June 23, 2024

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Echoes of gunfire in the Sudanese capital coincide with foreign powers seeking to extend the truce

Echoes of gunfire in the Sudanese capital coincide with foreign powers seeking to extend the truce

  • Fighting is still raging in the capital, Khartoum
  • The 72-hour ceasefire is set to expire on Thursday
  • International powers seek peace talks
  • Dozens of dead in the conflict disturbs the Darfur region

KHARTOUM (Reuters) – Sudan’s army and paramilitary forces clashed in Khartoum on Thursday, testing U.S. and African efforts to stem a conflict that has turned residential areas into war zones and sent tens of thousands fleeing for their lives.

Hundreds of people have been killed in nearly two weeks of conflict between the army and a rival paramilitary group, the Rapid Support Forces, which is locked in a power struggle that threatens to destabilize the wider region.

The RSF accused the army of carrying out air strikes on its forces on Thursday and spreading “false rumours”. The statement made no mention of a proposal for talks, which the military said came from the regional African bloc, the Intergovernmental Authority on Development (IGAD).

An army statement said its forces had taken control of most of Sudan, but added that “the situation is somewhat complicated in some parts of the capital” Khartoum, where it claimed it had defeated a large deployment of the Rapid Support Forces.

Reuters witnesses and journalists said he heard air strikes and anti-aircraft fire in Khartoum and the nearby cities of Omdurman and Bahri.

A three-day ceasefire has led to a partial lull in fighting, but it is set to end at midnight (2200 GMT).

Although the fighting has been concentrated in Khartoum, where RSF fighters have holed up in residential areas, it has also spread to the western region of Darfur, where conflict has raged since a civil war broke out there two decades ago.

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The Darfur Bar Association, a rights group, said at least 52 people were killed in attacks by well-armed “militias” on residential neighborhoods in the town of El Geneina, as well as the main hospital, main market, government buildings and several shelters. for the internally displaced.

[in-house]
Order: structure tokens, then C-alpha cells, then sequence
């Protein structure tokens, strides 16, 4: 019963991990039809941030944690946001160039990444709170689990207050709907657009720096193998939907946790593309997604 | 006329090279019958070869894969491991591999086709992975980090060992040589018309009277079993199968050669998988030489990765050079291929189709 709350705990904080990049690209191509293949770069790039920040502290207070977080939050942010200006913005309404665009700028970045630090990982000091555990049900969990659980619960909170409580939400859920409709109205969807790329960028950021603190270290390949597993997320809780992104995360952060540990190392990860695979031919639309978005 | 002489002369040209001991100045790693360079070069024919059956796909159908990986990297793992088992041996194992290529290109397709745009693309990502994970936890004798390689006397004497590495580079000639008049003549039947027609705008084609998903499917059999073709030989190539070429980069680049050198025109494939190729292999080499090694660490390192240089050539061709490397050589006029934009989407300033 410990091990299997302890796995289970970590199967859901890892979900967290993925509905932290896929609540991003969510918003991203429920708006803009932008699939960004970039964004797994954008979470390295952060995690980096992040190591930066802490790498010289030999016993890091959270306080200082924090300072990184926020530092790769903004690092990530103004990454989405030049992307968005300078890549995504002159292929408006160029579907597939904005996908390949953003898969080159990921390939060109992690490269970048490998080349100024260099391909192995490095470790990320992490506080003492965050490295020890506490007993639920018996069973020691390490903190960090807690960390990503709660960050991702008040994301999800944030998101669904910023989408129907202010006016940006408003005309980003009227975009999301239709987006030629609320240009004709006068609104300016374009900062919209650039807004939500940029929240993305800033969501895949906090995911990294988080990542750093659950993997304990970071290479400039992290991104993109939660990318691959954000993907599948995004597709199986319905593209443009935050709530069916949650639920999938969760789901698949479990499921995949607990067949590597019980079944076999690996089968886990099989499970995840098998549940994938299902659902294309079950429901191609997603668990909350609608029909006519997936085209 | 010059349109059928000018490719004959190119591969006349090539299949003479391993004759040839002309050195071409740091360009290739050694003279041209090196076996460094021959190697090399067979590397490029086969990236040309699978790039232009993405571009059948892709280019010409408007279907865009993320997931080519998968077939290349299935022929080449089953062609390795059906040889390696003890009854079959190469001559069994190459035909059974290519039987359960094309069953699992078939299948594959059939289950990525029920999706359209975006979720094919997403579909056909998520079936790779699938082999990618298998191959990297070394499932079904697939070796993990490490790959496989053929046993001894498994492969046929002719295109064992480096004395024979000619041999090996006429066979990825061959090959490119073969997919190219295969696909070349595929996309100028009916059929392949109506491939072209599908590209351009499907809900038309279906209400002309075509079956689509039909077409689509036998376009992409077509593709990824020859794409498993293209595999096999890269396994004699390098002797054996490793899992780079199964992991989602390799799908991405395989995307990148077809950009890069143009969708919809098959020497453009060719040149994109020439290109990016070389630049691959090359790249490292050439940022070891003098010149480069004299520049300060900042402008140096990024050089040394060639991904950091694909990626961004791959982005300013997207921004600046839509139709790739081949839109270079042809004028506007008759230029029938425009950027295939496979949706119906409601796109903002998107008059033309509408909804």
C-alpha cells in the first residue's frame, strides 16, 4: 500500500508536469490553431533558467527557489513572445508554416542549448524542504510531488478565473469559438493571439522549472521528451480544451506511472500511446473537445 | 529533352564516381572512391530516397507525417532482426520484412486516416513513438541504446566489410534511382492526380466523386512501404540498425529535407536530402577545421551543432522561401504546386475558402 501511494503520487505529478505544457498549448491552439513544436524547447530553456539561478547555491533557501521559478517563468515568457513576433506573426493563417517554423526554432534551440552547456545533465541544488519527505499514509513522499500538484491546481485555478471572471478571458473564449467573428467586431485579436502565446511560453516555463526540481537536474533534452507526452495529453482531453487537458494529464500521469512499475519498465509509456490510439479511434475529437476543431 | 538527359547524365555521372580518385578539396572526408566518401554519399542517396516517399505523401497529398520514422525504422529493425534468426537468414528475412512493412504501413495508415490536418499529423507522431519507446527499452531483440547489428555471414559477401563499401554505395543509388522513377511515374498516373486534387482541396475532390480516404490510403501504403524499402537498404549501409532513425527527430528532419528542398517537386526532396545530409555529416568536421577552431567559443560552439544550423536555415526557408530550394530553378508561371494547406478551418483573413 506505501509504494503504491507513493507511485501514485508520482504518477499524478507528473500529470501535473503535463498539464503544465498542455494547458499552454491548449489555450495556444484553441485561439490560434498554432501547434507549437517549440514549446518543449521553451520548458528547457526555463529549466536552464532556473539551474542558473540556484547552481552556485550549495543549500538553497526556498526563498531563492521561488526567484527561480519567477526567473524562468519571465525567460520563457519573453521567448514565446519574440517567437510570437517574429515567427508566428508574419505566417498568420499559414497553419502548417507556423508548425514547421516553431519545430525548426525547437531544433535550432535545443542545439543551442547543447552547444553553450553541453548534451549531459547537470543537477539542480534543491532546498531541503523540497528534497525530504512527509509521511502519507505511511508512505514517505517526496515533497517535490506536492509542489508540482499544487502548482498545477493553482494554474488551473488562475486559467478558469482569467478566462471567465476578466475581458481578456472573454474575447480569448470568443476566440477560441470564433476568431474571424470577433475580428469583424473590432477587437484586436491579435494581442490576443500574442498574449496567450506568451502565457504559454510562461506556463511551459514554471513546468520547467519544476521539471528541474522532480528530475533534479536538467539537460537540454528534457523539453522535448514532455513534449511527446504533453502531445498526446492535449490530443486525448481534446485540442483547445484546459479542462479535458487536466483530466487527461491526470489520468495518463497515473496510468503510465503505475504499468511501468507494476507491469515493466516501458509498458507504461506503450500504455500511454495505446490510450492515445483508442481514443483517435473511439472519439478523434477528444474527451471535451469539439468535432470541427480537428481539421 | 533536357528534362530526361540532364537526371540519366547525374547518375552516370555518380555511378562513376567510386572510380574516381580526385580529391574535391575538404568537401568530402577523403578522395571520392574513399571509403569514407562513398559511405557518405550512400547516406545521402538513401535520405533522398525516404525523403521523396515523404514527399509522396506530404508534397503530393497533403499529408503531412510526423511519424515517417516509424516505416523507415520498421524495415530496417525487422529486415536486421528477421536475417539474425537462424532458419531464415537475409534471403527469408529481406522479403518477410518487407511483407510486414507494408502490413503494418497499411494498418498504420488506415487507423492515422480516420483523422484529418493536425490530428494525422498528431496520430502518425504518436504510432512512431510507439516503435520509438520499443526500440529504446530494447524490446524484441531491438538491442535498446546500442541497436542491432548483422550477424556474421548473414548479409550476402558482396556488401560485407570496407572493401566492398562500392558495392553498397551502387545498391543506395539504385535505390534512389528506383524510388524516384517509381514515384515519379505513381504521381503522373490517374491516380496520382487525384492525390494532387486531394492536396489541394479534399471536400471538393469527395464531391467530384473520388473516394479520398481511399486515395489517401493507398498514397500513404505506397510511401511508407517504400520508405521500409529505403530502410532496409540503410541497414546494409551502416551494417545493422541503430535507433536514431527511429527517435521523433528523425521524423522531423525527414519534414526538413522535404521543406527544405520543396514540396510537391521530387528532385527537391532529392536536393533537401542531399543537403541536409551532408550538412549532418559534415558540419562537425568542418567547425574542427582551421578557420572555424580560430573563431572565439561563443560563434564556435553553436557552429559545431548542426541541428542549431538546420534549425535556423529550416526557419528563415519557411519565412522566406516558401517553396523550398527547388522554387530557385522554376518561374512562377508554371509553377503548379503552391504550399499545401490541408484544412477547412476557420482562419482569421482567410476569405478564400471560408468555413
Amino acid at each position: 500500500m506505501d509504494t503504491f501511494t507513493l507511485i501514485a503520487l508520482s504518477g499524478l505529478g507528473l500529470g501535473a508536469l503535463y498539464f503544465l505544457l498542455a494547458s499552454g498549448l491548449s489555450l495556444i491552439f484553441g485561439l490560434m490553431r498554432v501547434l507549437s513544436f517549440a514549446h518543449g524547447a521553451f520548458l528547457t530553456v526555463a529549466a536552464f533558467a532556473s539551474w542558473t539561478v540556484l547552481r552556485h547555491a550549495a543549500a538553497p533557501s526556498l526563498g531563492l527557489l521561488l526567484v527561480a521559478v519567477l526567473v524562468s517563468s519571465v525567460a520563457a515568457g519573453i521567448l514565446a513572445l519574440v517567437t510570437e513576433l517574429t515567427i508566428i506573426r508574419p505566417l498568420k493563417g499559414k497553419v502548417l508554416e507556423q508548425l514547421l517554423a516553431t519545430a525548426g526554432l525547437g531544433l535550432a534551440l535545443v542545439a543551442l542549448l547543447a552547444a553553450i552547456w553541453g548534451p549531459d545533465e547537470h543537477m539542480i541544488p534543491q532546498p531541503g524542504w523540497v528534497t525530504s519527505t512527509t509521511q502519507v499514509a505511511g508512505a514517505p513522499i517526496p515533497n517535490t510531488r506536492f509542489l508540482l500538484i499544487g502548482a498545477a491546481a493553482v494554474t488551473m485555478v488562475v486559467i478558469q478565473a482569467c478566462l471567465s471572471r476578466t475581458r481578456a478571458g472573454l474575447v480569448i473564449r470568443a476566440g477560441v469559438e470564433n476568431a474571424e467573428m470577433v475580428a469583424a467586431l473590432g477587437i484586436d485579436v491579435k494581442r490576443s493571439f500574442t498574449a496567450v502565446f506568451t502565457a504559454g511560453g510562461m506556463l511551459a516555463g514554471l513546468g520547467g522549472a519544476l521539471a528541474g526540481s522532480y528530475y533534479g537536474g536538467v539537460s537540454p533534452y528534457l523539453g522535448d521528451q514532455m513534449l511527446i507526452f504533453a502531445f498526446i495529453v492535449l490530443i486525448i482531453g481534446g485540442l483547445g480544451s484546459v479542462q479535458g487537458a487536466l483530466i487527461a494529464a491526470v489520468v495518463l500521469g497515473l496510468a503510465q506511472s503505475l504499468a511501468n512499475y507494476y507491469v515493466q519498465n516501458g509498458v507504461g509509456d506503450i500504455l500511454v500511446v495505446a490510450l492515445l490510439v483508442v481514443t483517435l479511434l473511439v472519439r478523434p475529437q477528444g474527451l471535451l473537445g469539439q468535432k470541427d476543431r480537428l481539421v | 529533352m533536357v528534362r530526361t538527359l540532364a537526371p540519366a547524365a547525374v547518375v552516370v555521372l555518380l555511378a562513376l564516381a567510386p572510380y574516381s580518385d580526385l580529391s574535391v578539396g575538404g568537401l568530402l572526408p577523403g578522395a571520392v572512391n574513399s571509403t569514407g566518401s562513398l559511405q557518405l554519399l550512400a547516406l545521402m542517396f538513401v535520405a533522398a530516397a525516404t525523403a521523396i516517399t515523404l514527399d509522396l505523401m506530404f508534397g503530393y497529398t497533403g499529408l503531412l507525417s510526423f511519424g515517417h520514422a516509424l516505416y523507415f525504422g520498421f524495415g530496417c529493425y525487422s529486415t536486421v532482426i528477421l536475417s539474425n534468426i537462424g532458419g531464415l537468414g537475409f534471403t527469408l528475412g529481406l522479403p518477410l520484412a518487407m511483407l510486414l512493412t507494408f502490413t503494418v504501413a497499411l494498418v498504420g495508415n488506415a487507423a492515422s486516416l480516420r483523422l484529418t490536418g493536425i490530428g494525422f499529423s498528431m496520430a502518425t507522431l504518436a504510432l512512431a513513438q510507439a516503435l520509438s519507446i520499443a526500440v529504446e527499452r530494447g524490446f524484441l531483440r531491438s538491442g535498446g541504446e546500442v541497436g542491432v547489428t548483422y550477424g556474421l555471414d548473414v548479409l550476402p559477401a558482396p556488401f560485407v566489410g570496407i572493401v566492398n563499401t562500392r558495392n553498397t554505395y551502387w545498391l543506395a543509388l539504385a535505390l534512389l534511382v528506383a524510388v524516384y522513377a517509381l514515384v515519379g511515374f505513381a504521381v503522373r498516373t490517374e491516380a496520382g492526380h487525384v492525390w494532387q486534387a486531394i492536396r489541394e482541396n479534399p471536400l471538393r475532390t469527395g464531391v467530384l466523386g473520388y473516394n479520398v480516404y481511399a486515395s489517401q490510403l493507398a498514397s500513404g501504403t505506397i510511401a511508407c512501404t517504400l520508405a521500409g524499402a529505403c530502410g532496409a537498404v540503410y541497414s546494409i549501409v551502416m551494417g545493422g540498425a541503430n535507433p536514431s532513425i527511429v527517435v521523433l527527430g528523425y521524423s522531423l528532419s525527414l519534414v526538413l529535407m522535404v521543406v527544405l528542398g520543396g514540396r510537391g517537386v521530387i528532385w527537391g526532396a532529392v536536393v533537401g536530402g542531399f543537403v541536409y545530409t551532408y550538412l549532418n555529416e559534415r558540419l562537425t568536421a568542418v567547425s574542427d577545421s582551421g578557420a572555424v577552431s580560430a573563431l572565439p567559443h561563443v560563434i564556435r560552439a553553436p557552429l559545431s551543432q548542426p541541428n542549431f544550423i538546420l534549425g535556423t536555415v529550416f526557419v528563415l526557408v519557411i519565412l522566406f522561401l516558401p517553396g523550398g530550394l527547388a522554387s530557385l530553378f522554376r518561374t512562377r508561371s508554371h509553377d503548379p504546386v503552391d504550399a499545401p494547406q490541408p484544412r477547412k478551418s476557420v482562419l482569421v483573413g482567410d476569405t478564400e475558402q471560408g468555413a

The city, located in the far west of Sudan, has been the site of frequent tribal conflicts in recent years, displacing the surrounding population several times.

Many foreign nationals remain stuck in Sudan despite the mass exodus that marks one of the largest evacuations since the withdrawal of US-led forces from Afghanistan in 2021. Thursday.

The army said its commander, General Abdel Fattah al-Burhan, had given its initial approval to the IGAD plan to extend the truce for another 72 hours and to send a military envoy to Juba, the capital of South Sudan, for talks.

The army said the presidents of South Sudan, Kenya and Djibouti had worked on a proposal that included an extension of the truce and talks between the two powers. Their struggle derailed the transition to civilian democracy after a military coup in 2021.

Hundreds of deaths

At least 512 people have been killed and nearly 4,200 wounded in the fighting since April 15.

The crisis has pushed increasing numbers of refugees across Sudan’s borders. Thousands of people, mostly Sudanese, were waiting at the border to cross north into Egypt.

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The conflict has limited food distribution in the vast country, Africa’s third largest, where a third of the 46 million people were already dependent on humanitarian aid.

Abdou Deng, the UN’s top aid official in Sudan, said that “not much can be done” in terms of humanitarian aid.

“We are very concerned about the food supply,” Dingthold told reporters in New York by phone from Port Sudan, where most of the senior UN staff have moved.

“Our aim is to return as quickly as possible to Khartoum, if the situation permits,” he said.

The Egyptian Ministry of Foreign Affairs said that about 16,000 people entered Egypt from Sudan, including 14,000 Sudanese. The United Nations says about 20,000 refugees have already gone to Chad.

On Thursday, France said it had evacuated more people from Sudan, including Britons, Americans, Canadians, Ethiopians, Dutch, Italians and Swedes. Britain said it may not be able to continue evacuating its nationals when the ceasefire ends, and should try to access British flights out of Sudan immediately.

Food is running out, there is no water for toilets and showers, and electricity is out, said Nigerian law student Omar Yusuf Yaro, 24, at the Africa International University in Khartoum.

“Even as we sit here, you can hear gunshots almost everywhere. We are not safe here,” Yarrow said over Zoom, as some female students can be heard crying in the background.

The Sudan Doctors Syndicate said that 60 out of 86 hospitals in conflict zones had stopped working.

Tensions have escalated for months between the Sudanese army and the Rapid Support Forces, which collectively overthrew a civilian government in an October 2021 coup, two years after a popular uprising toppled former President Omar al-Bashir.

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Additional reporting by Nafisa El-Taher in Cairo and Tala Ramadan in Dubai. Written by Tom Perry. Editing by Simon Cameron Moore

Our standards: Thomson Reuters Trust Principles.